USAID/Afghanistan – Afghan Sustainable Water Supply & Sanitation (SWSS) Project

Afghan Sustainable Water Supply & Sanitation (SWSS) Project, 2012. Sustainable Health Outcomes Unit, Project Final Report.

USAID/Afghanistan

Introduction
The USAID Sustainable Water Supply and Sanitation (SWSS) project, led by Tetra Tech ARD, was designed to improve the sustainability of rural infrastructure and the health of rural populations through a balanced commitment to providing water supply and sanitation facilities and improving community hygiene behaviors. It built upon the significant work done in the water supply, sanitation, and hygiene (WASH) sector in Afghanistan over the previous five years. A national policy framework was in place, engineering standards were set, and over 100 projects had provided facilities in rural communities.

Despite this high level of investment, extremely low percentages of rural Afghans used improved water supplies or sanitation facilities. Widespread utilization of water systems, sanitation facilities, and a core set of hygiene behaviors is the foundation for achieving health impacts. Without health impacts, especially among women and children under the age of five, rural water and sanitation (WatSan) projects were not reaching their goal of reducing the time and money spent by farming families on treating diarrheal diseases, allowing them more time for activities that improve their economic well-being.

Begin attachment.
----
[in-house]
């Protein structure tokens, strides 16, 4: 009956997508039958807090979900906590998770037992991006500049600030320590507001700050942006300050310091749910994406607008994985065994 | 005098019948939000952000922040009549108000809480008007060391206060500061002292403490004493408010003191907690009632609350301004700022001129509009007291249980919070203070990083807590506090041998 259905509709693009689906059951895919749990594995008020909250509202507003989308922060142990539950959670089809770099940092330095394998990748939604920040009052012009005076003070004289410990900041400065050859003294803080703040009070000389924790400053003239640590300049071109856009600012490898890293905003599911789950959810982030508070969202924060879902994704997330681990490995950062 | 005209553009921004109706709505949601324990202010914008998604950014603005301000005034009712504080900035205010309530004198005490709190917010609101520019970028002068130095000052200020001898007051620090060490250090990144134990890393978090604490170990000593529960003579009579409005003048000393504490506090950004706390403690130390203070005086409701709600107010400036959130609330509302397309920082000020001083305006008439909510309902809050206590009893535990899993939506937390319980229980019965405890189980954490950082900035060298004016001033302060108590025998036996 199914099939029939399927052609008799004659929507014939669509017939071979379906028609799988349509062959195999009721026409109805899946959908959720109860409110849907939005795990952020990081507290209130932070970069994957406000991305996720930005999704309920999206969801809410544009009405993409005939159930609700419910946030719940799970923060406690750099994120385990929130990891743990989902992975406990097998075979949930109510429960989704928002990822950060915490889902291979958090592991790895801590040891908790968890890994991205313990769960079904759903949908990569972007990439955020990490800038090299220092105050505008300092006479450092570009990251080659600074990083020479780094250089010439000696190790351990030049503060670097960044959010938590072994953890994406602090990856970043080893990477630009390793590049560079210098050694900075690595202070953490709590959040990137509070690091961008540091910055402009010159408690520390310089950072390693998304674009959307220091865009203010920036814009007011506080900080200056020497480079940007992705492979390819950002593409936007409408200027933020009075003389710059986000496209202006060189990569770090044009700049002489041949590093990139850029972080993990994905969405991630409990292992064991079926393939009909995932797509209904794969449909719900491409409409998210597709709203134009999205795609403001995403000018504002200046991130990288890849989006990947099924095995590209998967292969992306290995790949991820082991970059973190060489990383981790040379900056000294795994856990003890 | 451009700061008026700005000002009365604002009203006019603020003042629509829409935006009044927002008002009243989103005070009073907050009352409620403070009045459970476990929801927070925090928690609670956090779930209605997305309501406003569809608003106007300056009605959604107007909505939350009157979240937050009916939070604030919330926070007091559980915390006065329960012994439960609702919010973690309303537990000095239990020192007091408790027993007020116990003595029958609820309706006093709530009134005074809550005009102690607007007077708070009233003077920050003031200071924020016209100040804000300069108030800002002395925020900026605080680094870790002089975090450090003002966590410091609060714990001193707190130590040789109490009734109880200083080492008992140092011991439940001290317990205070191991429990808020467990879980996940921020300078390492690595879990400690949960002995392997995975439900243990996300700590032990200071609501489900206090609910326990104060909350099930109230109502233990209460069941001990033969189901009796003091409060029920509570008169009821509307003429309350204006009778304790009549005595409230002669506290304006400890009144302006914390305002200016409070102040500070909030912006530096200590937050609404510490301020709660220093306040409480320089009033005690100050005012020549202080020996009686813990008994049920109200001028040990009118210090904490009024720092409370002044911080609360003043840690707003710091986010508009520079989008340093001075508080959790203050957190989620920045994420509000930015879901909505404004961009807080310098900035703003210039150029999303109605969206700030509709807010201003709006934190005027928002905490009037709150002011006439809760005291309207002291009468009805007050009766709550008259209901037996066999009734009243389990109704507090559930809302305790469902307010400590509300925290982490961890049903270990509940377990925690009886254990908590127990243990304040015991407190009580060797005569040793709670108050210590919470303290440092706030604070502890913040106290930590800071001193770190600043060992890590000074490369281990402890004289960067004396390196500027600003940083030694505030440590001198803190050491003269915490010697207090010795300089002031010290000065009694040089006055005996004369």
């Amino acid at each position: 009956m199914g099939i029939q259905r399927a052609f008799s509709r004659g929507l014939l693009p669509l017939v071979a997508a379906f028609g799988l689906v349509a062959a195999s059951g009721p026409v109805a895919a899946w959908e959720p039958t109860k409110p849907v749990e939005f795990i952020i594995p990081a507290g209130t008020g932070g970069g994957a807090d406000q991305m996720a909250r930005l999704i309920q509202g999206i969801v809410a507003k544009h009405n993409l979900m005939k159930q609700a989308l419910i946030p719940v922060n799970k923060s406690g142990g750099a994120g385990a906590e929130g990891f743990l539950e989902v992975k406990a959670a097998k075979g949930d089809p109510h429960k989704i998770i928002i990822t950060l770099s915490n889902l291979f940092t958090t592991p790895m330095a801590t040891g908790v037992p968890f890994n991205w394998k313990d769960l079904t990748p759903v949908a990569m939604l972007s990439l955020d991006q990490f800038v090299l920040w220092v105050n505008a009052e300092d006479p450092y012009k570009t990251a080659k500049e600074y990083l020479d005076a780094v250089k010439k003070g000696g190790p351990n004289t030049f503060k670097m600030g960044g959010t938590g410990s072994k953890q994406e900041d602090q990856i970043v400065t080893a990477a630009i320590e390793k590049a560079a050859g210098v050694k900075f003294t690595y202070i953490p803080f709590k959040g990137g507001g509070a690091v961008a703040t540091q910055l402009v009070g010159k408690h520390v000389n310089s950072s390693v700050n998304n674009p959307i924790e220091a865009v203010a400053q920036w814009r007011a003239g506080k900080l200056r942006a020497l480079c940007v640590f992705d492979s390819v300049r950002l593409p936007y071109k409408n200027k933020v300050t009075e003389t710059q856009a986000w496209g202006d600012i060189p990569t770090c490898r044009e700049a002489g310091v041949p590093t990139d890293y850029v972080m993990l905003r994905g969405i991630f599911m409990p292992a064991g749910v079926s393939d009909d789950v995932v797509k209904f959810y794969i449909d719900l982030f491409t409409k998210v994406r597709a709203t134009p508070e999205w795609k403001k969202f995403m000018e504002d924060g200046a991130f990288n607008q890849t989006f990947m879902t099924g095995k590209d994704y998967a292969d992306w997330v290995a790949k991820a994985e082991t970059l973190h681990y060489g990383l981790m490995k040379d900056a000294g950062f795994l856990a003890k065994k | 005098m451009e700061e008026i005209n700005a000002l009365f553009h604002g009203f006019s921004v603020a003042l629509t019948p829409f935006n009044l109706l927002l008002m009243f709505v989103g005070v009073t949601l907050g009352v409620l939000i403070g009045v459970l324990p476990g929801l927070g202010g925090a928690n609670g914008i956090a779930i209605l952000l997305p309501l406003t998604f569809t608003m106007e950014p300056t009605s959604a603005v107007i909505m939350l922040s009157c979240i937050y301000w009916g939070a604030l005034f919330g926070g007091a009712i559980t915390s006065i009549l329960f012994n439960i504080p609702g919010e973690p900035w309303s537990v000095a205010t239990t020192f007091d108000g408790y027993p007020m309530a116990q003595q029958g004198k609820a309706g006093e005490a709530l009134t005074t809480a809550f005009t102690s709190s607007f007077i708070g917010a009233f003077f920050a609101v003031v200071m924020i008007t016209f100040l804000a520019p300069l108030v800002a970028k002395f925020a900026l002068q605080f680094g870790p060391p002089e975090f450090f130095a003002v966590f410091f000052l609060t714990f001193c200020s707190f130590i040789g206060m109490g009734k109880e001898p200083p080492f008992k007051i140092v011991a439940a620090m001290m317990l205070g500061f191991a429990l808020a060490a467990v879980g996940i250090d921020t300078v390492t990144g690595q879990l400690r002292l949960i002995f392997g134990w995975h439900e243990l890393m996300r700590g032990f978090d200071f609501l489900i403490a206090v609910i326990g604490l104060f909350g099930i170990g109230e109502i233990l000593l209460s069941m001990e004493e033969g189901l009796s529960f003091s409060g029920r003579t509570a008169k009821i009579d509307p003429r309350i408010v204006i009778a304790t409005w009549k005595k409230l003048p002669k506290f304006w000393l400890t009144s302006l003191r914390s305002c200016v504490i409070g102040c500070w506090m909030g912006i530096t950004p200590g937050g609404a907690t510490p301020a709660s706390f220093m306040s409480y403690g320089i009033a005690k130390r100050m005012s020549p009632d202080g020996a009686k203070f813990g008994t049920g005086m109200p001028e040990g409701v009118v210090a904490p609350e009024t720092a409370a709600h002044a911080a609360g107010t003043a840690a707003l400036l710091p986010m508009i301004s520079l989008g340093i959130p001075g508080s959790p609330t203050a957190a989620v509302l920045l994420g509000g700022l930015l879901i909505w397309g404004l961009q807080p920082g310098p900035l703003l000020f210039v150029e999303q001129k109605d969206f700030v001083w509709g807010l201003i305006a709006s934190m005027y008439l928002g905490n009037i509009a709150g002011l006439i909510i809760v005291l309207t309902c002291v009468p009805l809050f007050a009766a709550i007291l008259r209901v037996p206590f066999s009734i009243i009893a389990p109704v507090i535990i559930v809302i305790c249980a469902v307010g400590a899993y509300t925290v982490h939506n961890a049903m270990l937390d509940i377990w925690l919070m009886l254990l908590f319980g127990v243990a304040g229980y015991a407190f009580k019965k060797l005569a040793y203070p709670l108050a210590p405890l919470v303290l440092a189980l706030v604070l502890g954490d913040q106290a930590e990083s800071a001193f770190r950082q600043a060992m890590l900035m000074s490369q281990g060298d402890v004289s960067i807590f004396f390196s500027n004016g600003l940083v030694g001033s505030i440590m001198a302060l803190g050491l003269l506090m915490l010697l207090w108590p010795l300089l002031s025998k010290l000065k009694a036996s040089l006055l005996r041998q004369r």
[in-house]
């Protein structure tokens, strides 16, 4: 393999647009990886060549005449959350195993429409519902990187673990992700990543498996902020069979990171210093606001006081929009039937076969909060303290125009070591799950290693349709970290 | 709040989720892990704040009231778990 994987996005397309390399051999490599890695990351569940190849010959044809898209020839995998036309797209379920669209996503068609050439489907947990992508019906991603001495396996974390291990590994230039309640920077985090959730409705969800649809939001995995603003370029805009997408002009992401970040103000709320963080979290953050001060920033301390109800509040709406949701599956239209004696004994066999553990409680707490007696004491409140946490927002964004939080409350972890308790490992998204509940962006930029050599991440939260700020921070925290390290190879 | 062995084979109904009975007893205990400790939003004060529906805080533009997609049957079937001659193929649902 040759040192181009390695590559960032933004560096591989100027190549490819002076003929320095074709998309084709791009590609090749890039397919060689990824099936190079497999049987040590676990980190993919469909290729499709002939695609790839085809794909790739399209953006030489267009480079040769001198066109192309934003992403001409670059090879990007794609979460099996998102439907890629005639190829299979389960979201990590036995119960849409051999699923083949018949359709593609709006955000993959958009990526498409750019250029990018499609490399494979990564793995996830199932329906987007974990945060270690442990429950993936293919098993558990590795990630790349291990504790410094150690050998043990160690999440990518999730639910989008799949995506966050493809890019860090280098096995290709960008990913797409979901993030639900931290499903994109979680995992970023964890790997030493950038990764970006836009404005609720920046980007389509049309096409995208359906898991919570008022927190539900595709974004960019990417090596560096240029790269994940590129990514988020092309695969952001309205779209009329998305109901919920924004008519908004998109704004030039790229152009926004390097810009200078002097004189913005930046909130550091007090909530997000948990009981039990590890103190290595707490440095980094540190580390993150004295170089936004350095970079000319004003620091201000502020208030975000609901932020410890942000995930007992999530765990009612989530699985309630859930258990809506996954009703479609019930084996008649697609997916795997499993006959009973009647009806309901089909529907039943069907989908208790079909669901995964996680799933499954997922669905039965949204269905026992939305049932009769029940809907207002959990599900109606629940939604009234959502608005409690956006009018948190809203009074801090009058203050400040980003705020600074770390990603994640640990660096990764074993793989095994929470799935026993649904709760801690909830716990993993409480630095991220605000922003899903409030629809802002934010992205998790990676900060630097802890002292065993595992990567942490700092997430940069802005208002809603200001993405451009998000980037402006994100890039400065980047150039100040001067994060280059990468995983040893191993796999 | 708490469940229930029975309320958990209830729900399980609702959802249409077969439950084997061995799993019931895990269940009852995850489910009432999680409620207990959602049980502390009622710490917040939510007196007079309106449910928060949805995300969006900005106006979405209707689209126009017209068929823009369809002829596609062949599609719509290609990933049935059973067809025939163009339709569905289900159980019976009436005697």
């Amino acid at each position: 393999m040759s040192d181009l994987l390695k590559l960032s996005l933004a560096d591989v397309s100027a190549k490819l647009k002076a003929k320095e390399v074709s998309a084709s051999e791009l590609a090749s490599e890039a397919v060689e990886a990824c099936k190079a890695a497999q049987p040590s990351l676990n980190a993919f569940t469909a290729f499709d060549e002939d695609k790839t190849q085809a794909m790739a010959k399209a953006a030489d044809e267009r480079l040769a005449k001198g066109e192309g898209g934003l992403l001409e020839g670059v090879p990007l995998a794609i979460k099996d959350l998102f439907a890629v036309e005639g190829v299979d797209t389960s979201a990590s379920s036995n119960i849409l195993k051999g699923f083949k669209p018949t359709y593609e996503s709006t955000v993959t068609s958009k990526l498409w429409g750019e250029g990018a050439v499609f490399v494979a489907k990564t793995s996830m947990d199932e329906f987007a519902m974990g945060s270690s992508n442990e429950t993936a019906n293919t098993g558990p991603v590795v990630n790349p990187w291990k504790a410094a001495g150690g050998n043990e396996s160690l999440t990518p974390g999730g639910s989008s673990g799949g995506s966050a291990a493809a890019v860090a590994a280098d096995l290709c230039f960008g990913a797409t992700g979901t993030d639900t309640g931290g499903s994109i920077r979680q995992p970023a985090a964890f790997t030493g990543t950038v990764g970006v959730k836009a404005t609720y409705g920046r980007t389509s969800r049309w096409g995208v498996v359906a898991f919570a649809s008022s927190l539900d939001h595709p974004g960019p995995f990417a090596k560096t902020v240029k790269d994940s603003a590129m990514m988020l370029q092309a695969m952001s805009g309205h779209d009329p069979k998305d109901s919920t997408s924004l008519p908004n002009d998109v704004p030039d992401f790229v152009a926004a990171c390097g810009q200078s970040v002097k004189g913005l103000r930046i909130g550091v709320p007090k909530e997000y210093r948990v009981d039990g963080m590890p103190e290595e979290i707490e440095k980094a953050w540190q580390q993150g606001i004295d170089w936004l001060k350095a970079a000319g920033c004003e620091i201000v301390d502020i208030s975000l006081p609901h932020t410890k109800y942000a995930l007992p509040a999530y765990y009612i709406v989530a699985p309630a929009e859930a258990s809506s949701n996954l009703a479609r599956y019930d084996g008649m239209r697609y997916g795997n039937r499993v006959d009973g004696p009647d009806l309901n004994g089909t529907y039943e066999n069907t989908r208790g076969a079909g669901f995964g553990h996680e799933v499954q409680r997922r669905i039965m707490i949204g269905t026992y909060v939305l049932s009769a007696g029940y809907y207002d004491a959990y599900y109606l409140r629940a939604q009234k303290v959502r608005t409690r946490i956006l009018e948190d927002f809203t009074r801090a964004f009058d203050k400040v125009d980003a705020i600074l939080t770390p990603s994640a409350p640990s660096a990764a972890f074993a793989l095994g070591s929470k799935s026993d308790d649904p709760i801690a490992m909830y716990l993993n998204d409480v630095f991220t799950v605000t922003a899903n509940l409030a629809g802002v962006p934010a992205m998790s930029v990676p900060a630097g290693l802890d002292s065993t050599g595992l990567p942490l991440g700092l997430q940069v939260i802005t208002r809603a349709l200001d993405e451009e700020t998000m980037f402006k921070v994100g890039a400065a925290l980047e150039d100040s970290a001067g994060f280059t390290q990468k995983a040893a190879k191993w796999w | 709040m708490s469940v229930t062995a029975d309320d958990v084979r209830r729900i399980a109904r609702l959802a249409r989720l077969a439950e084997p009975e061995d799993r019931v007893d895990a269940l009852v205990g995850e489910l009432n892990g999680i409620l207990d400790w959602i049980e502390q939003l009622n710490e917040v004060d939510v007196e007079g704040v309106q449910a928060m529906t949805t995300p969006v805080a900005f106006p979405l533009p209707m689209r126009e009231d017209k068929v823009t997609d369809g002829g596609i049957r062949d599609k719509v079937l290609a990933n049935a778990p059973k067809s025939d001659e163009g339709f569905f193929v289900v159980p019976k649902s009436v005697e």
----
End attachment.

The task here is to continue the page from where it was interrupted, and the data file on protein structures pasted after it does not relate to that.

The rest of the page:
Approach: Sustainability
The Sustainable Health Outcomes component of SWSS, implemented by Management Sciences for Health (MSH), had two sub-components; both aimed at achieving sustainability of health outcomes. The first, the Provincial Strategy, was an integrated approach to hygiene and sanitation consisting of Community-Led Total Sanitation (CLTS) and hygiene education. This would be implemented in six selected provinces. The second, the Flexible Response Strategy, aimed to provide hygiene education to beneficiaries of water supplies constructed by SWSS in many parts of the country.

In the Provincial Approach, CLTS was selected as the strategy to overcome the deficiencies in the Afghan rural sanitation and hygiene program. CLTS works by engaging whole communities in examining and acknowledging the extent and shamefulness of open defecation, its importance in the transmission of diarrheal diseases, and the costs of such diseases to well-being and household finances. This motivates the community to achieve open-defecation-free (ODF) status through ensuring that all households have access to a safe latrine and that everyone uses it. This is achieved without any subsidies and within the scope of the community’s resources. Combining the CLTS approach to sanitation with behavioral change communication approaches, which also emphasizes other aspects of home and personal hygiene, further strengthened this approach. The behavioral change approaches included Family Health Action Groups (FHAGs) for mothers of young children, training of community and religious leaders to reach men, and school programs to reach children.

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